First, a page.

I attended the World Dog show in Sweden in 2008. The dress is far more casual there. One woman arrived in a tank, cut off jeans and heels. She struggled to run in her heels when asked to gait her dog, so she stopped in the middle of her go around, kicked off her shoes into the crowd and continued to run in her bare feet. She made the cut in the class and on the next go around, her shirt came off and she ran with just her sports bra.

Stacey & John Seibel

We currently live in Brooksville, Florida. I have been a breeder of Neapolitan Mastiffs the past 35 years. But have loved many breeds as well. Outside of breeding and showing Neapolitans we (Stacey and I) run ICKC dog shows. This venue has been in existence over 25 years. This is where breeds such as the Neapolitan, Cane Corso, Dogue de Bordeaux and many others competed prior to AKC acceptance. We also both have a love of all types of animals, old cars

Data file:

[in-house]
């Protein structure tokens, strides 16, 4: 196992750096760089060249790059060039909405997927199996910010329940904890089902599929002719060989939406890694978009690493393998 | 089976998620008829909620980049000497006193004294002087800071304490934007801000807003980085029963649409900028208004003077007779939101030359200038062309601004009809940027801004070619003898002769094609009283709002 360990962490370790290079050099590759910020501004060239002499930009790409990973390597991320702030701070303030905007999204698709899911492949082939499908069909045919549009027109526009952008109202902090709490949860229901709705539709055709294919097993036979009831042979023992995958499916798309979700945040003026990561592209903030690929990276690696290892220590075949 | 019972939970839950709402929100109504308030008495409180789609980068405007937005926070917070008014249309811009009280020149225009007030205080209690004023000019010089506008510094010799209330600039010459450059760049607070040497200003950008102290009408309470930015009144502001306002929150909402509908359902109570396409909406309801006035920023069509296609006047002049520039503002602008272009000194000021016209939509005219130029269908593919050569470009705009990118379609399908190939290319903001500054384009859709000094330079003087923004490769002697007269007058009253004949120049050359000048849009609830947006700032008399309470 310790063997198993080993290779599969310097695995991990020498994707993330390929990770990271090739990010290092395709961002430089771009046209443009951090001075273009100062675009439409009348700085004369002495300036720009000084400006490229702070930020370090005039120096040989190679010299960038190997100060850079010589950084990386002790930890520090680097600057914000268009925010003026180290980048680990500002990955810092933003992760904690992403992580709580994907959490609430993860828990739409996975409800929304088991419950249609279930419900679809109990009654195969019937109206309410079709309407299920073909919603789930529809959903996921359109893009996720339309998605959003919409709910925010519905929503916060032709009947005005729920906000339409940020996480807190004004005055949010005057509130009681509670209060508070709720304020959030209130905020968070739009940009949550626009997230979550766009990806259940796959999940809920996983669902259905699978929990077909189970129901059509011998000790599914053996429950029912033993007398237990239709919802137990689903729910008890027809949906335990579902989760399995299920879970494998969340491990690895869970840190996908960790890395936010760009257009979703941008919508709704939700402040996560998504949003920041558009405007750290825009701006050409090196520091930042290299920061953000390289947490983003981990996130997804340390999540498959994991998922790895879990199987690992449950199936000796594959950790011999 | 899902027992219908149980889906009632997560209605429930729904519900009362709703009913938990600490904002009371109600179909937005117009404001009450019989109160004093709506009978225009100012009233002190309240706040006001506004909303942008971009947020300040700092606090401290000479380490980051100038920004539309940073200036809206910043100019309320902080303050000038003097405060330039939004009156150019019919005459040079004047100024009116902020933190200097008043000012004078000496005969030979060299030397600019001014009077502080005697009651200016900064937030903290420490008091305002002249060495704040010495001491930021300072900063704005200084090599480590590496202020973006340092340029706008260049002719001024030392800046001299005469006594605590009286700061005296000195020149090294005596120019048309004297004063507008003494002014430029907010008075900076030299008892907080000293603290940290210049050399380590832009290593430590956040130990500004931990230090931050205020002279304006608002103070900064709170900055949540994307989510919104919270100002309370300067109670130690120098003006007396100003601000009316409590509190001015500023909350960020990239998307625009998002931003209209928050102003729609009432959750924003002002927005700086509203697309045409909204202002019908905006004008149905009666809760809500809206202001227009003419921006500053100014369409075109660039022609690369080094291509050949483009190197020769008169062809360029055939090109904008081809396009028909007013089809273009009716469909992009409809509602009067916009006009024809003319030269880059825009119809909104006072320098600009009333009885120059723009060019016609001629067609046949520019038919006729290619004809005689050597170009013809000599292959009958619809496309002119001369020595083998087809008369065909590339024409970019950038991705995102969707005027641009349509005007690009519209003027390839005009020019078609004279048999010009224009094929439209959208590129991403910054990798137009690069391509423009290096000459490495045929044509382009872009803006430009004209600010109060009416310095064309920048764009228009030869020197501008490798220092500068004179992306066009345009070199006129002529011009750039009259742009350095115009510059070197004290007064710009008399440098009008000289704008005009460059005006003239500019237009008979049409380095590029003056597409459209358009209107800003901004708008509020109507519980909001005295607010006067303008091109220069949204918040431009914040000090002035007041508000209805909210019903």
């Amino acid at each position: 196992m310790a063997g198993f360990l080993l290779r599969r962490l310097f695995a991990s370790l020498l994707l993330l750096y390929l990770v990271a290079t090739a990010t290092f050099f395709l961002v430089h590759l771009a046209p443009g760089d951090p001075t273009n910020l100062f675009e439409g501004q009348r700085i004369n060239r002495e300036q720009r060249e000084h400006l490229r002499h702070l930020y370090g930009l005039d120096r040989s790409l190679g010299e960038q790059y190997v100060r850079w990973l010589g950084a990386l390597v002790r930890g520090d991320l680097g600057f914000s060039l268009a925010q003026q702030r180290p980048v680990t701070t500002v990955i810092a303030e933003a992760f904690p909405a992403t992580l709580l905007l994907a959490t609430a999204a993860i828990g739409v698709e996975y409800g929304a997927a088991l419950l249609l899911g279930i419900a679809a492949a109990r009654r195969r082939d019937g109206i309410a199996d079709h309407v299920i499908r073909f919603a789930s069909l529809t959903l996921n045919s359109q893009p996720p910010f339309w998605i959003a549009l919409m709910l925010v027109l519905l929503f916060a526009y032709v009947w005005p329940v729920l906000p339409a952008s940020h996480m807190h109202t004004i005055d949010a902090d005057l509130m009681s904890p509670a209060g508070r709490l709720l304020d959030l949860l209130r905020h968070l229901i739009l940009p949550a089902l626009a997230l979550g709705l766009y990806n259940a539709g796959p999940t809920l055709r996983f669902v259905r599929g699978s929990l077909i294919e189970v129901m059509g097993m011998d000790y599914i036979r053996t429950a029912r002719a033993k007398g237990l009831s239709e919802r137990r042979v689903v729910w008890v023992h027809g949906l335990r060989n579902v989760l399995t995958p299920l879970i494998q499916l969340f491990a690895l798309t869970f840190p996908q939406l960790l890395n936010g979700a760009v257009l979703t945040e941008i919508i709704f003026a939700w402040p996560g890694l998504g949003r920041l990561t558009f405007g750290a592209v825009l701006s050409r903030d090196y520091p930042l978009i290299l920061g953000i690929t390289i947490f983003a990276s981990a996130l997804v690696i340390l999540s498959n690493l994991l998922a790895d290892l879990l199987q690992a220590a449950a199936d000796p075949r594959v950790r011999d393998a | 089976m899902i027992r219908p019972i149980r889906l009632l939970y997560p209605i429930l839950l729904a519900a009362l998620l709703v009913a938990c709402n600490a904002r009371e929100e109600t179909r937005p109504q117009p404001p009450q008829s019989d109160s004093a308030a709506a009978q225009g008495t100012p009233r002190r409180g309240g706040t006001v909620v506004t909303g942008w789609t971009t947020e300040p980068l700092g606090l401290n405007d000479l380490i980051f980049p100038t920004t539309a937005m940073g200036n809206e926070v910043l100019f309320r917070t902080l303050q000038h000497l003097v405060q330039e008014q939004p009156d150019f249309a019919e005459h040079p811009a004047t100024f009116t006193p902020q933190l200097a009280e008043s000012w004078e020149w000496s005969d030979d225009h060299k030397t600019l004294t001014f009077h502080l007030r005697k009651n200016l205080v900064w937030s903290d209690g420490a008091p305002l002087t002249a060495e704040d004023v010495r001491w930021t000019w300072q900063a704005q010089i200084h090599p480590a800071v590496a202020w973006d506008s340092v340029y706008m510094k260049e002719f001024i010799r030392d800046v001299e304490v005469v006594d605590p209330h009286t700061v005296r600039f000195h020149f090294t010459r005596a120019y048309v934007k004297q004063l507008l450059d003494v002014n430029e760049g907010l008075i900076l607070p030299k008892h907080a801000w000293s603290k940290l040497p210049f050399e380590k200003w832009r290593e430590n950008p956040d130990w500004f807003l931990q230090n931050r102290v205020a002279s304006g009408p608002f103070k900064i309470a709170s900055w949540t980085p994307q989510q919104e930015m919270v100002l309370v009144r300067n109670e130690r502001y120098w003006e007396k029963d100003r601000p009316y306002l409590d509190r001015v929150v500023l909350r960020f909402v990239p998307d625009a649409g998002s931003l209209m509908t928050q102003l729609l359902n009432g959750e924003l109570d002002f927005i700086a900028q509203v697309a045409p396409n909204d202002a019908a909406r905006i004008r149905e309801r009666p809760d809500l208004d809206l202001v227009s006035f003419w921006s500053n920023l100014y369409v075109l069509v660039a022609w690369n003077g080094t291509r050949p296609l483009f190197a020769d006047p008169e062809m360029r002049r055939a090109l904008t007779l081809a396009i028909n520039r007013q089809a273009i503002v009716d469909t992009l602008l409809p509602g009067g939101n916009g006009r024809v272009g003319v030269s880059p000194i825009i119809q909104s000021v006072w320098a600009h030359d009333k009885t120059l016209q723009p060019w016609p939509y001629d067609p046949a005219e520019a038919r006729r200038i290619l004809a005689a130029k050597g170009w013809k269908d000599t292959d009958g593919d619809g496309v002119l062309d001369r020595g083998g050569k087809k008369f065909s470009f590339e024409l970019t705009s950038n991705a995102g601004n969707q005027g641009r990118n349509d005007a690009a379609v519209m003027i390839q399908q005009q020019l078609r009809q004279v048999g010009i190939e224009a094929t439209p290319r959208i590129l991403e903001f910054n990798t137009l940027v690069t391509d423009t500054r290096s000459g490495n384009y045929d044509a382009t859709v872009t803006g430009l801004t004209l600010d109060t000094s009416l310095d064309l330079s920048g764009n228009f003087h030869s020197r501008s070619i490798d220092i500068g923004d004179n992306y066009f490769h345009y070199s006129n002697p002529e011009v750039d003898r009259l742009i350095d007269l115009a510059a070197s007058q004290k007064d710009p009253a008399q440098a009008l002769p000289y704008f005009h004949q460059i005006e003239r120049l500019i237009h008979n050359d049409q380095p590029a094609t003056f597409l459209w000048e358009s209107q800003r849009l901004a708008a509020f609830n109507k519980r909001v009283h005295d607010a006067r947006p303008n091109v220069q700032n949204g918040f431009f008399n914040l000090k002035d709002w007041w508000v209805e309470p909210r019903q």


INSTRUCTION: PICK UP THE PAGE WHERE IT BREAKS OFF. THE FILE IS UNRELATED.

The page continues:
and travel.

I started in the early to mid 80s with the purchase of two Mastini. Originally I had just wanted a guardian breed, with no thought of breeding or showing. After experiencing the incredible draw this breed has I started to build a breeding program from dogs in the US, Canada, Hungary and Italy. Friendships developed with a number of US breeders and at that time few shows existed. In the late 90s I happened upon an unwanted male Neapolitan. At 11 months old I could see the future of my program and the breed. This dog CH Justa Call Me Wally dominated shows for the next few years. Winning everything he was entered in. He gave me wins in the US ( Nationals and Specialties) , Canada ( Nationals and Specialties) and Mexico ( World and Central American shows). Currently we have GCH. Maximus del Vezuvia Mastino on the show circuit. He has won multiple groups as well as a number of placements.